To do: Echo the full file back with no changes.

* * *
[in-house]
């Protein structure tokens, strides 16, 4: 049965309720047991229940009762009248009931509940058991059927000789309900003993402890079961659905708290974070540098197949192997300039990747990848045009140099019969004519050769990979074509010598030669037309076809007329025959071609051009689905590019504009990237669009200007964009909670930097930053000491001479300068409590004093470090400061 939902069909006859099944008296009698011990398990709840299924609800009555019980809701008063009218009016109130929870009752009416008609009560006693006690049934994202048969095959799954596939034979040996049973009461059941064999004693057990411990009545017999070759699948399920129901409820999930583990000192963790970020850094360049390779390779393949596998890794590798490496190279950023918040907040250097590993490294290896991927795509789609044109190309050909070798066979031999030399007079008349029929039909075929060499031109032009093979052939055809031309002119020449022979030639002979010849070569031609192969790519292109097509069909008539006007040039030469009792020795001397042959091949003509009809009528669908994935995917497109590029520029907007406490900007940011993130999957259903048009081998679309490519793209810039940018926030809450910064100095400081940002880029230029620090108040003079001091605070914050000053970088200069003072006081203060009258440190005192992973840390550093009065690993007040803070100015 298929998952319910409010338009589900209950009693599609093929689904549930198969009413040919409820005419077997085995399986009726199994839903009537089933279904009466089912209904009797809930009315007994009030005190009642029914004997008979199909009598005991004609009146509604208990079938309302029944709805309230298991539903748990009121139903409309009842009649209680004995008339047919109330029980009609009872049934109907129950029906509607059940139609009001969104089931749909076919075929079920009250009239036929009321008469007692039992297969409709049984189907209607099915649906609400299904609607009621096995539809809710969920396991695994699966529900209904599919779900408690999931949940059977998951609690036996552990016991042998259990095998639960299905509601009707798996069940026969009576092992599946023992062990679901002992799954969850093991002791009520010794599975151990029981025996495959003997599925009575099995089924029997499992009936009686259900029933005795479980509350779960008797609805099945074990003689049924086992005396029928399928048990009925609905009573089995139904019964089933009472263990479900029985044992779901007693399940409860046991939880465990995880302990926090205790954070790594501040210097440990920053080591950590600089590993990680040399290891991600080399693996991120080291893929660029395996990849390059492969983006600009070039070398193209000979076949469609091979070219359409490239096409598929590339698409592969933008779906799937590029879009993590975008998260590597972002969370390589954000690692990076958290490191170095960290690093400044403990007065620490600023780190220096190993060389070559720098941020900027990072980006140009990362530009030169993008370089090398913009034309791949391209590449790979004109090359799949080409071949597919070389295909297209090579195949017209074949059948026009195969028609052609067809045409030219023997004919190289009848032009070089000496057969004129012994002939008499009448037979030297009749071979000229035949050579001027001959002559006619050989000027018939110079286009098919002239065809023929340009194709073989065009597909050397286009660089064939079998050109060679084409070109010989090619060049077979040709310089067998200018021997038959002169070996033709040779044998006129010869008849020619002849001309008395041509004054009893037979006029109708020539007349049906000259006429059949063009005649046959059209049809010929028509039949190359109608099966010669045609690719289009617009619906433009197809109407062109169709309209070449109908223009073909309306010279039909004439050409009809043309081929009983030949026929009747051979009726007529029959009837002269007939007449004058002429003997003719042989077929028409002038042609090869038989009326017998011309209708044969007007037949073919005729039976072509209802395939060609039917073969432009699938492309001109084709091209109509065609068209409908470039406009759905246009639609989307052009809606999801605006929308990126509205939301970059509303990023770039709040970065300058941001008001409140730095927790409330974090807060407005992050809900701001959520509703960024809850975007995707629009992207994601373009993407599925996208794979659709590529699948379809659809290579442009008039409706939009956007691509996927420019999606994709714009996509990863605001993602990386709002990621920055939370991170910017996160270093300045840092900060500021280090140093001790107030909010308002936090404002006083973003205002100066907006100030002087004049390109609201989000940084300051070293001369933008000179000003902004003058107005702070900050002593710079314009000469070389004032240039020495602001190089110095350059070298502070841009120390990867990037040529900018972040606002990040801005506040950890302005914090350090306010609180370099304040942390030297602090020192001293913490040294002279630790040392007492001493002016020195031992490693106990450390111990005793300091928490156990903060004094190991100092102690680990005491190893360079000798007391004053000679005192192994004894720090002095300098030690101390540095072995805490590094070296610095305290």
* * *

[in-house]
């Protein structure tokens, strides 16, 4: 049965309720047991229940009762009248009931509940058991059927000789309900003993402890079961659905708290974070540098197949192997300039990747990848045009140099019969004519050769990979074509010598030669037309076809007329025959071609051009689905590019504009990237669009200007964009909670930097930053000491001479300068409590004093470090400061 939902069909006859099944008296009698011990398990709840299924609800009555019980809701008063009218009016109130929870009752009416008609009560006693006690049934994202048969095959799954596939034979040996049973009461059941064999004693057990411990009545017999070759699948399920129901409820999930583990000192963790970020850094360049390779390779393949596998890794590798490496190279950023918040907040250097590993490294290896991927795509789609044109190309050909070798066979031999030399007079008349029929039909075929060499031109032009093979052939055809031309002119020449022979030639002979010849070569031609192969790519292109097509069909008539006007040039030469009792020795001397042959091949003509009809009528669908994935995917497109590029520029907007406490900007940011993130999957259903048009081998679309490519793209810039940018926030809450910064100095400081940002880029230029620090108040003079001091605070914050000053970088200069003072006081203060009258440190005192992973840390550093009065690993007040803070100015 298929998952319910409010338009589900209950009693599609093929689904549930198969009413040919409820005419077997085995399986009726199994839903009537089933279904009466089912209904009797809930009315007994009030005190009642029914004997008979199909009598005991004609009146509604208990079938309302029944709805309230298991539903748990009121139903409309009842009649209680004995008339047919109330029980009609009872049934109907129950029906509607059940139609009001969104089931749909076919075929079920009250009239036929009321008469007692039992297969409709049984189907209607099915649906609400299904609607009621096995539809809710969920396991695994699966529900209904599919779900408690999931949940059977998951609690036996552990016991042998259990095998639960299905509601009707798996069940026969009576092992599946023992062990679901002992799954969850093991002791009520010794599975151990029981025996495959003997599925009575099995089924029997499992009936009686259900029933005795479980509350779960008797609805099945074990003689049924086992005396029928399928048990009925609905009573089995139904019964089933009472263990479900029985044992779901007693399940409860046991939880465990995880302990926090205790954070790594501040210097440990920053080591950590600089590993990680040399290891991600080399693996991120080291893929660029395996990849390059492969983006600009070039070398193209000979076949469609091979070219359409490239096409598929590339698409592969933008779906799937590029879009993590975008998260590597972002969370390589954000690692990076958290490191170095960290690093400044403990007065620490600023780190220096190993060389070559720098941020900027990072980006140009990362530009030169993008370089090398913009034309791949391209590449790979004109090359799949080409071949597919070389295909297209090579195949017209074949059948026009195969028609052609067809045409030219023997004919190289009848032009070089000496057969004129012994002939008499009448037979030297009749071979000229035949050579001027001959002559006619050989000027018939110079286009098919002239065809023929340009194709073989065009597909050397286009660089064939079998050109060679084409070109010989090619060049077979040709310089067998200018021997038959002169070996033709040779044998006129010869008849020619002849001309008395041509004054009893037979006029109708020539007349049906000259006429059949063009005649046959059209049809010929028509039949190359109608099966010669045609690719289009617009619906433009197809109407062109169709309209070449109908223009073909309306010279039909004439050409009809043309081929009983030949026929009747051979009726007529029959009837002269007939007449004058002429003997003719042989077929028409002038042609090869038989009326017998011309209708044969007007037949073919005729039976072509209802395939060609039917073969432009699938492309001109084709091209109509065609068209409908470039406009759905246009639609989307052009809606999801605006929308990126509205939301970059509303990023770039709040970065300058941001008001409140730095927790409330974090807060407005992050809900701001959520509703960024809850975007995707629009992207994601373009993407599925996208794979659709590529699948379809659809290579442009008039409706939009956007691509996927420019999606994709714009996509990863605001993602990386709002990621920055939370991170910017996160270093300045840092900060500021280090140093001790107030909010308002936090404002006083973003205002100066907006100030002087004049390109609201989000940084300051070293001369933008000179000003902004003058107005702070900050002593710079314009000469070389004032240039020495602001190089110095350059070298502070841009120390990867990037040529900018972040606002990040801005506040950890302005914090350090306010609180370099304040942390030297602090020192001293913490040294002279630790040392007492001493002016020195031992490693106990450390111990005793300091928490156990903060004094190991100092102690680990005491190893360079000798007391004053000679005192192994004894720090002095300098030690101390540095072995805490590094070296610095305290």